Invasion of the Body Snatchers
When the local doctor in the sleepy town of Mill Valley in northern California hears a patient's strange complaint that her uncle isn't really her uncle anymore, it's just the start of a descent into a horrific nightmare. As the number of similar stories begins to multiply, Dr Miles Bennell discovers that aliens are silently tak ...more
I expected pure pulp. I figured this was a toss-off, dime-store sci-fi novel that benefited from the success of two film versions. I haven't actually sat down and watched either the 1956 or '78 movies (though I have seen The World's End, the Wright/Pegg loose take on it), so the plot hadn't been fully spoiled and reading the book would provide some surprises and a bit of entertainment. I got that and more!
If Invas ...more
It’s just that.........WAIT.........back up, I have mispoken as the above is not exactly true. There was one point in the story where DoctorDanny Kauffman, amateur physicist and apparent moron, tells our narrator that the sunlight...SUNLIGHT...shining on ...more
I think everyone pretty much knows this story, and oh what a blast it was reading this sci-fi novel from the past. This super fast-paced work was so much better than I thought it would be and had a far different ending from the movie version I remember. If I was not already familiar wi...more
I've read this before, but it's been decade ...more
There is some oddball science in here, but come on! It was written in the fifties, and still carr ...more
― Jack Finney, Invasion of the Body Snatchers
Invasion of the Body Snatchers was one of the first "scary" films I can remember seeing in my youth. It's always been one of my favorites, from concept to story arc to not knowing 'who's good' or 'who's bad,' there's so much to enjoy here. As such, I'm surprised it's taken me this long to read the actual novel.
First off, the writing i ...more
4 Stars - Strongly Recommended for the campy fun of it
Released: originally published in 1955
The other night, I was standing in front of my bookshelves looking for a quick read to curl up with. Something seasonally appropriate that wouldn't mush my brain or try my patience too much. And that's when I saw the yellow and white spine of Invasion of the Body Snatchers staring out at me. To be honest, I'd forgotten that I even had this book. But suddenly, it ...more
This book tells of a kind of insidious horror that would leave us helpless, paranoid about our closest friends and family and questioning our own sanity. If someone you know looks the same, talks the same, remembers every ...more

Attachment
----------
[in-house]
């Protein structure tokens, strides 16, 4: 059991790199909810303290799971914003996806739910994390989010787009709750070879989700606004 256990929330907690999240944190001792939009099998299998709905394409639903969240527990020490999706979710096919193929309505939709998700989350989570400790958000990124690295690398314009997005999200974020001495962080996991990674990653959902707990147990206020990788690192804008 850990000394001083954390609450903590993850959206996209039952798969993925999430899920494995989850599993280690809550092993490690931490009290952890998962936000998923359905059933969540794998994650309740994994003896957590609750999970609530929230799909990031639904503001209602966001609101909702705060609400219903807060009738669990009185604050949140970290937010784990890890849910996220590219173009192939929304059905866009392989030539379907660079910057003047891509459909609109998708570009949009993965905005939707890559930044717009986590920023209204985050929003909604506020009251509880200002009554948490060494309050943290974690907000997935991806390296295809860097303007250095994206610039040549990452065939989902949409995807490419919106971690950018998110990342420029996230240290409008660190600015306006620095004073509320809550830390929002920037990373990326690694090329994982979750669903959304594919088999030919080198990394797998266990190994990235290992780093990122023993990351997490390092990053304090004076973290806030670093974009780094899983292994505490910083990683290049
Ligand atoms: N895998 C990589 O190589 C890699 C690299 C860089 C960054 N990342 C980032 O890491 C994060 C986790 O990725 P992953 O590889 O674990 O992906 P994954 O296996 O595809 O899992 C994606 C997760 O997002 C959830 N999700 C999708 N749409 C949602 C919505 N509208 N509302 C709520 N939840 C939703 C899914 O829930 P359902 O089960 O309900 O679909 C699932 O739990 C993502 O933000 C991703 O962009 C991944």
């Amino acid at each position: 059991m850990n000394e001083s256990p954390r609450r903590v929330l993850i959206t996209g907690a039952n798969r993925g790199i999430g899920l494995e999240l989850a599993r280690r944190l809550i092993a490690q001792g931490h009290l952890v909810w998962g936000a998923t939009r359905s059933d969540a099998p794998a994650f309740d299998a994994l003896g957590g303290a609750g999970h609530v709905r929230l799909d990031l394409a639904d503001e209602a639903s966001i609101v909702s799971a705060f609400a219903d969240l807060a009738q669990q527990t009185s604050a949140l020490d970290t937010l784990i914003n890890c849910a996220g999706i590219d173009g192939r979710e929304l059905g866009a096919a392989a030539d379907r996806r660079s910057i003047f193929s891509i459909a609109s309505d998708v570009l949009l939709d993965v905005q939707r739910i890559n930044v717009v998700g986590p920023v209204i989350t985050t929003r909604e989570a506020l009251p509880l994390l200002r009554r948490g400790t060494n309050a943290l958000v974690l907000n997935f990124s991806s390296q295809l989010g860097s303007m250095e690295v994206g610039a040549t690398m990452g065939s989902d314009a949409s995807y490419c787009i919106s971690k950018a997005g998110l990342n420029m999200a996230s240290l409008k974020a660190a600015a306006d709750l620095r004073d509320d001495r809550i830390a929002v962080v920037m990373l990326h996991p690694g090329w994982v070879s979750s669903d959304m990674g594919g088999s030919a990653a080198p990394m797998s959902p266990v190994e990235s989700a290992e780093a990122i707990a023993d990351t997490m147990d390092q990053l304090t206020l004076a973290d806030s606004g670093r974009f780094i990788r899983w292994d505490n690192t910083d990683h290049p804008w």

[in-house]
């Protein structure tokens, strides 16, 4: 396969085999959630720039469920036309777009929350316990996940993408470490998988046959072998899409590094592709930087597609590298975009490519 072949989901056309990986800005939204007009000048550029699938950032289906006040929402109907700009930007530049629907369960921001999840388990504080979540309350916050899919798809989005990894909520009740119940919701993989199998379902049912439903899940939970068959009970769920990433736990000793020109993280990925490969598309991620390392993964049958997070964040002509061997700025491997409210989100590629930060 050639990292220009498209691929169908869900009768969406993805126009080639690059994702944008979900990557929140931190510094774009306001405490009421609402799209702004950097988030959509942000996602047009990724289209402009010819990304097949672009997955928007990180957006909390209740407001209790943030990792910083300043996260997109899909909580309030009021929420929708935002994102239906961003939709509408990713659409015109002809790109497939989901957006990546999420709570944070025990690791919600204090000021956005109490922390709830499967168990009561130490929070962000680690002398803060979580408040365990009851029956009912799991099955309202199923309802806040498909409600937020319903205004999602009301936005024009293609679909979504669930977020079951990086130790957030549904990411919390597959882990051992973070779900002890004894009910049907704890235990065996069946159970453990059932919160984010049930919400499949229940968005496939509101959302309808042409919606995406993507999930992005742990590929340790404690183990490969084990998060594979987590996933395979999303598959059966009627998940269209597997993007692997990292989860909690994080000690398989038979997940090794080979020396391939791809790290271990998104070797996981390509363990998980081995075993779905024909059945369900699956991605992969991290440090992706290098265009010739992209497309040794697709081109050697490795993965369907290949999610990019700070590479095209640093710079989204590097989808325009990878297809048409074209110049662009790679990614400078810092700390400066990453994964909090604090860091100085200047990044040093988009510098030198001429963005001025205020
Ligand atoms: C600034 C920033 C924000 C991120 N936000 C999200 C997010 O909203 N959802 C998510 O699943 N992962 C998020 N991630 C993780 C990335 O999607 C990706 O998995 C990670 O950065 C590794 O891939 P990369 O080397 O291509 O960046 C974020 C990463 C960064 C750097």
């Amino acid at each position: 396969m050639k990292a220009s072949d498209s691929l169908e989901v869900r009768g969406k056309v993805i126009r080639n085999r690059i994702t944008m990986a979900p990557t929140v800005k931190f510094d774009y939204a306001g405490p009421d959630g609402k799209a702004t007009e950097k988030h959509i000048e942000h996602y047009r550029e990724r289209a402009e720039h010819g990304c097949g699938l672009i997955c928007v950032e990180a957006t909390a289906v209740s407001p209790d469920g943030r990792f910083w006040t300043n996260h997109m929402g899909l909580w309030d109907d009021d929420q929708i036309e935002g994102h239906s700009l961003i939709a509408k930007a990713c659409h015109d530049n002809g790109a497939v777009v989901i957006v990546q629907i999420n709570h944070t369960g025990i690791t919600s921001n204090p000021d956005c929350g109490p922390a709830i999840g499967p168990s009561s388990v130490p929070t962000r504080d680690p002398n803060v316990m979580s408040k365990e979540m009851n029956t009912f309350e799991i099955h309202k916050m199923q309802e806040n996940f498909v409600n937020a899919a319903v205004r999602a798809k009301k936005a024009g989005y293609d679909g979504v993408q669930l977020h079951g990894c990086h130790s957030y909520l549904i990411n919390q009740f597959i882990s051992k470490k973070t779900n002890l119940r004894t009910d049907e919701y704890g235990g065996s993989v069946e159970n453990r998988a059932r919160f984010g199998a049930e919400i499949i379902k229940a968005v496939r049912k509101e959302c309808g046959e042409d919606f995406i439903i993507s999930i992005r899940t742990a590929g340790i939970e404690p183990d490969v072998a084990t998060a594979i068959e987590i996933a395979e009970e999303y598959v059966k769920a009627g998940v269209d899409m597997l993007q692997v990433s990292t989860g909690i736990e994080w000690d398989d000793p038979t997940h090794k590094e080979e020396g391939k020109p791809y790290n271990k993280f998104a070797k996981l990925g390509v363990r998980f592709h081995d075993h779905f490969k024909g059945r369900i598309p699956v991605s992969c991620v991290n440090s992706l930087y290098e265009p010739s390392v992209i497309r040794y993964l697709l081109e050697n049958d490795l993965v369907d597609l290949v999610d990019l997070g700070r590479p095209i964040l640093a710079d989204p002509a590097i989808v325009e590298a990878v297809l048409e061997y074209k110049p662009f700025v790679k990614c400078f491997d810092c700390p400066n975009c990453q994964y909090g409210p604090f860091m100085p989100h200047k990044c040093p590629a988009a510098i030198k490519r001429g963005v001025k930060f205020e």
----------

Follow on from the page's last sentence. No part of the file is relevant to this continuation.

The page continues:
Invasion of the Body Snatchers is a classic "B" movie, and this book is a classic "B" novel. I was not blown away by it, but it's a decent page-turner. Also, it gets extra credit for creating many of the tropes that are now old hat in sci-fi.
Set in Mill Valley, California, the protagonist is a psychologist, recently divorced, who sees several patients in suc ...more
The story is simply and tensely told from the point of view of a local doctor in a small town in Northern California. There is a mo ...more
The editor in me notes that the characters could have done things differently in order to alert the general public but thes ...more
What a fast, gripping read! The creepiness and suspense starts right up in the beginning and builds and builds until we can finally exhale at the conclusion. Great sci fi, with an interesting imagining of alien invasion. (Don't fall asleep!)
The social commentary in the book is not overbearing. But this quote really made m ...more
Honestly, I don't know if any of those ...more
I was concerned that the book was going to feel dated, with it being written in 1955. It's not. This guy was well ahead of his time! Reading this felt the same as reading something written now a days.
Really good read. I know Finney hasn't written much more than this but I will be taking a look at his other stuff.
Even though this book was dated in parts, it was still creepy and suspenseful. It made walking the dog a lot more interesting.
The story starts off with the doctor of a stereotypical (by today's standards) ‘small town America’. Doctor Miles Bennell gets a patient called Becky Driscoll, who is a former childhood sweetheart, who proceeds to tell him about her cousin Wilma’s belief that her uncle Ira is not actually uncle Ira; he’s some kind of imposter or something equall ...more
But... It's cheesy. And the science is lame.
When it started out with a doctor main character, I had hopes that he would heroically try to understand the alien infestation. However, he didn't so much as dissect a dead body. The sum total of his examination was to LOOK at one body - without touching it, no less, not even to turn it over! What's the point of him being a doctor then? It's such a wa ...more